Best Strip Hotels in Las Vegas in 2021
FAQs: hotels in Las Vegas
What is the best time of year to visit Las Vegas?
The shoulder seasons – fall and spring – provide perfect desert weather and are the best time to visit Las Vegas. Expect pleasant, sunny days with highs in the 80s and lows in the 60s. Of these two seasons, fall tends to be quieter, with spring drawing crowds during Spring Break.
Despite the very hot weather, the summer is very busy and room rates may be higher during this time. Winter is the least busy season in Las Vegas (with the exception of New Years Eve) and it can also be surprisingly cold, so you might not have that day at the pool.
Which non-Strip neighborhood should I choose?
Stay downtown or close to the Strip if you want to continue discovering the casinos, restaurants, bars, and the delicious chaos that makes the city so special. Or choose Downtown if you want to experience historic Las Vegas, Fremont Street and go where the locals go. Choose near the Strip if you want to access Las Vegas Boulevard without the noise and traffic.
If you are traveling on business or with young children (or are sensitive to noise), consider the suburb of Henderson or Summerlin. Henderson has outdoor malls, big box stores, quiet neighborhoods, and beautiful city parks where families picnic. Summerlin will speak to you if you love the outdoors, as Red Rock Canyon is just a stone’s throw away.
What to do outside of the Strip in Las Vegas?
There’s a whole world outside the Las Vegas Strip (not to mention the few million people who live in Clark County). You can browse the boutiques of Downtown Container Park, catch an intimate live concert at a bar on East Fremont Street, or experience First Friday in the Arts District.
Dine at a neighborhood restaurant that rivals those on the Strip, and hike the trails of Red Rock Canyon, Mount Charleston, Lake Mead, or Valley of Fire. From art galleries, museums, shops and craft cocktail bars to hiking, rock climbing and kayaking, there is plenty to explore in southern Nevada.
Why should I stay off the Strip?
If you’ve been to Las Vegas a million times and only ever visited one street, you owe it to yourself to see another part of the city at least once. You might also find lower rates, but not in all properties. Don’t expect to pay less for a room at the Red Rock Casino than for a room at a budget Strip property like Excalibur.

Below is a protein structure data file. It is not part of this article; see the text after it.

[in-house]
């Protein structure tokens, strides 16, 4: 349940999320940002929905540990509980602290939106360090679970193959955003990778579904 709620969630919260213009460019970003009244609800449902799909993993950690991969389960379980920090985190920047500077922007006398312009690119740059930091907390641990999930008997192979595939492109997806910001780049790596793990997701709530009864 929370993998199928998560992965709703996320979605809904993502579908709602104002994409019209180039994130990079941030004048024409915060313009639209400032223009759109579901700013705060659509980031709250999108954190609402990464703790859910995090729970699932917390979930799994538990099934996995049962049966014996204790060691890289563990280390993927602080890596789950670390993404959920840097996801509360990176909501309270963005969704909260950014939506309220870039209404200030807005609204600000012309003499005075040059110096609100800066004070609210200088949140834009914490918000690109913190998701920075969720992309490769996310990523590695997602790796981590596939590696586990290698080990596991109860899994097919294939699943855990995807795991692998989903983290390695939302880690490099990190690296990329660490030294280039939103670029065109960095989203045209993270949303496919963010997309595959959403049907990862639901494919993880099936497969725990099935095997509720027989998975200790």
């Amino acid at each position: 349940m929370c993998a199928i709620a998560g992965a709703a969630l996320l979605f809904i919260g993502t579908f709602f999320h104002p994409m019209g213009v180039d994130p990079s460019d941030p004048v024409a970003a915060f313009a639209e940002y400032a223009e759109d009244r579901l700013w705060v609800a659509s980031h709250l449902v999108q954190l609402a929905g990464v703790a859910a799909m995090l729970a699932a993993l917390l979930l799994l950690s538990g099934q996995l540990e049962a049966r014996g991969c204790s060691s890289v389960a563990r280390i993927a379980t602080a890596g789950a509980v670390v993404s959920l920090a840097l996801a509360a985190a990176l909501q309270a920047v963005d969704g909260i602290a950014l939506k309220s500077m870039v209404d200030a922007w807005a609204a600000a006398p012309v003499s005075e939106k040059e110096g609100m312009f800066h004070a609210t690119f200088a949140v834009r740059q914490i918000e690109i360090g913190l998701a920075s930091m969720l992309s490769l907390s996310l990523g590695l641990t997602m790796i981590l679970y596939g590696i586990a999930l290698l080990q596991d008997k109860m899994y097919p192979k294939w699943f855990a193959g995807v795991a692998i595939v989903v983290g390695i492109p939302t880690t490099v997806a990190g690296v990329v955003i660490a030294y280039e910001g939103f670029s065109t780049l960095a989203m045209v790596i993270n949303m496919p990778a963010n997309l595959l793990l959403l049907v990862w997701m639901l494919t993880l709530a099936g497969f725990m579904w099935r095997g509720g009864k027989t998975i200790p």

You can also find less crowds, less car traffic, less noise, and less price hikes when you shop, eat, and drink. Whether this is your first or tenth time in Vegas, if this interests you, consider thinking outside the box.
Staying off the Strip also balances the Las Vegas Boulevard experience. Walk through the wild and rugged beauty of the desert, complemented by fine dining in an elegant steakhouse. An intimate cocktail bar in the Arts District can serve as a prelude to a crowded night out at a nightclub.
Is it worth staying off the Strip in Las Vegas?
You can still find all the classic Las Vegas amenities you love, such as pools and poolside bars, spas, casinos, buffets and sports betting, plus other surprising extras like movie theaters, bowling alleys, children’s amenities and community events.
And if you miss the Strip, it’s not hard to get there. You can be less than half a mile if staying near The Strip, or 12-15 miles if staying in Henderson or Summerlin.
Do out-of-band hotels have resort fees?
Unfortunately, you would be hard pressed to find a hotel in Las Vegas without resort fees. Each hotel on this list except Virgin Hotels Las Vegas charges one. Some properties may waive this fee for special promotions (M Resorts currently offers a free resort stay for staying locals), but for the most part, you can expect to shell out an additional $ 20 to $ 40 on average per night.
What are the current COVID-19 travel protocols and restrictions in Las Vegas?
Las Vegas is open with no restrictions involving capacity limits and large gatherings.
However, the state of Nevada has required everyone, including fully vaccinated people, to wear a mask in indoor public places, including resorts and casinos, restaurants, bars, halls. exhibition and meeting spaces. Masks are also mandatory on public transport.
Large indoor events also have mask, testing, and vaccination requirements, so check before you arrive with both local Las Vegas warrants, Nevada Health Response updates, as well as your individual hotel and destination.